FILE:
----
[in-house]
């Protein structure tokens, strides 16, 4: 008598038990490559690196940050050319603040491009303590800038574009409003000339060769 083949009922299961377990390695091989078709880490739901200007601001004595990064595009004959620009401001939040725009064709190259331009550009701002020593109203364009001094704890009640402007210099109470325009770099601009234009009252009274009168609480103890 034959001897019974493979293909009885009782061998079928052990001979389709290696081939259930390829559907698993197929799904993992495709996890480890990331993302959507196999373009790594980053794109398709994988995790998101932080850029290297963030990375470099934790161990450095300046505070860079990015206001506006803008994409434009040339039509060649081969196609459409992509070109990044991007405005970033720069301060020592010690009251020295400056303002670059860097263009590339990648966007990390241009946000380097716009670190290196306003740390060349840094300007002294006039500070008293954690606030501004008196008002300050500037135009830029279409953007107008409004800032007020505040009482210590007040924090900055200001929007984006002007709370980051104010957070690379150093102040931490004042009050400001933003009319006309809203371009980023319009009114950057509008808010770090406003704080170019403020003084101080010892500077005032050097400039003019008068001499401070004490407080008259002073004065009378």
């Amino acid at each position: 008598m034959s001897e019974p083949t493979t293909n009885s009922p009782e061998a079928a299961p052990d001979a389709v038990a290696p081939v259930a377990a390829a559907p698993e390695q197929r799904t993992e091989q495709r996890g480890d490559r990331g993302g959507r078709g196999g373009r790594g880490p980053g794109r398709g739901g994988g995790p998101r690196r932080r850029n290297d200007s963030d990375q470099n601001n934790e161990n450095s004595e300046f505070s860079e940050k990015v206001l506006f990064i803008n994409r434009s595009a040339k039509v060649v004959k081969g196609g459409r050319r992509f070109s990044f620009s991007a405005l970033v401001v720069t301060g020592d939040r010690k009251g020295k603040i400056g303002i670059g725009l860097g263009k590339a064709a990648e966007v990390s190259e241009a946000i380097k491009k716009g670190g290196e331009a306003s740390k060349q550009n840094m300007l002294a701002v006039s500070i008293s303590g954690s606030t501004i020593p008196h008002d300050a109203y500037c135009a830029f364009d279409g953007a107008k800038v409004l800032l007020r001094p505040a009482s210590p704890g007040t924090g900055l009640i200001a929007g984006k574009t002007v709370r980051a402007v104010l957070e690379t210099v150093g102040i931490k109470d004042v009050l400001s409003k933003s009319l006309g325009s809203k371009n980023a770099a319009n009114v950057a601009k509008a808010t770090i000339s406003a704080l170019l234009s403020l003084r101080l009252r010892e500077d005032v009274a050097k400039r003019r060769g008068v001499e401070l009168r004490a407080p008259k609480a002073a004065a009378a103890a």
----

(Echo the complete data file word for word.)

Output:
[in-house]
């Protein structure tokens, strides 16, 4: 008598038990490559690196940050050319603040491009303590800038574009409003000339060769 083949009922299961377990390695091989078709880490739901200007601001004595990064595009004959620009401001939040725009064709190259331009550009701002020593109203364009001094704890009640402007210099109470325009770099601009234009009252009274009168609480103890 034959001897019974493979293909009885009782061998079928052990001979389709290696081939259930390829559907698993197929799904993992495709996890480890990331993302959507196999373009790594980053794109398709994988995790998101932080850029290297963030990375470099934790161990450095300046505070860079990015206001506006803008994409434009040339039509060649081969196609459409992509070109990044991007405005970033720069301060020592010690009251020295400056303002670059860097263009590339990648966007990390241009946000380097716009670190290196306003740390060349840094300007002294006039500070008293954690606030501004008196008002300050500037135009830029279409953007107008409004800032007020505040009482210590007040924090900055200001929007984006002007709370980051104010957070690379150093102040931490004042009050400001933003009319006309809203371009980023319009009114950057509008808010770090406003704080170019403020003084101080010892500077005032050097400039003019008068001499401070004490407080008259002073004065009378």
């Amino acid at each position: 008598m034959s001897e019974p083949t493979t293909n009885s009922p009782e061998a079928a299961p052990d001979a389709v038990a290696p081939v259930a377990a390829a559907p698993e390695q197929r799904t993992e091989q495709r996890g480890d490559r990331g993302g959507r078709g196999g373009r790594g880490p980053g794109r398709g739901g994988g995790p998101r690196r932080r850029n290297d200007s963030d990375q470099n601001n934790e161990n450095s004595e300046f505070s860079e940050k990015v206001l506006f990064i803008n994409r434009s595009a040339k039509v060649v004959k081969g196609g459409r050319r992509f070109s990044f620009s991007a405005l970033v401001v720069t301060g020592d939040r010690k009251g020295k603040i400056g303002i670059g725009l860097g263009k590339a064709a990648e966007v990390s190259e241009a946000i380097k491009k716009g670190g290196e331009a306003s740390k060349q550009n840094m300007l002294a701002v006039s500070i008293s303590g954690s606030t501004i020593p008196h008002d300050a109203y500037c135009a830029f364009d279409g953007a107008k800038v409004l800032l007020r001094p505040a009482s210590p704890g007040t924090g900055l009640i200001a929007g984006k574009t002007v709370r980051a402007v104010l957070e690379t210099v150093g102040i931490k109470d004042v009050l400001s409003k933003s009319l006309g325009s809203k371009n980023a770099a319009n009114v950057a601009k509008a808010t770090i000339s406003a704080l170019l234009s403020l003084r101080l009252r010892e500077d005032v009274a050097k400039r003019r060769g008068v001499e401070l009168r004490a407080p008259k609480a002073a004065a009378a103890a």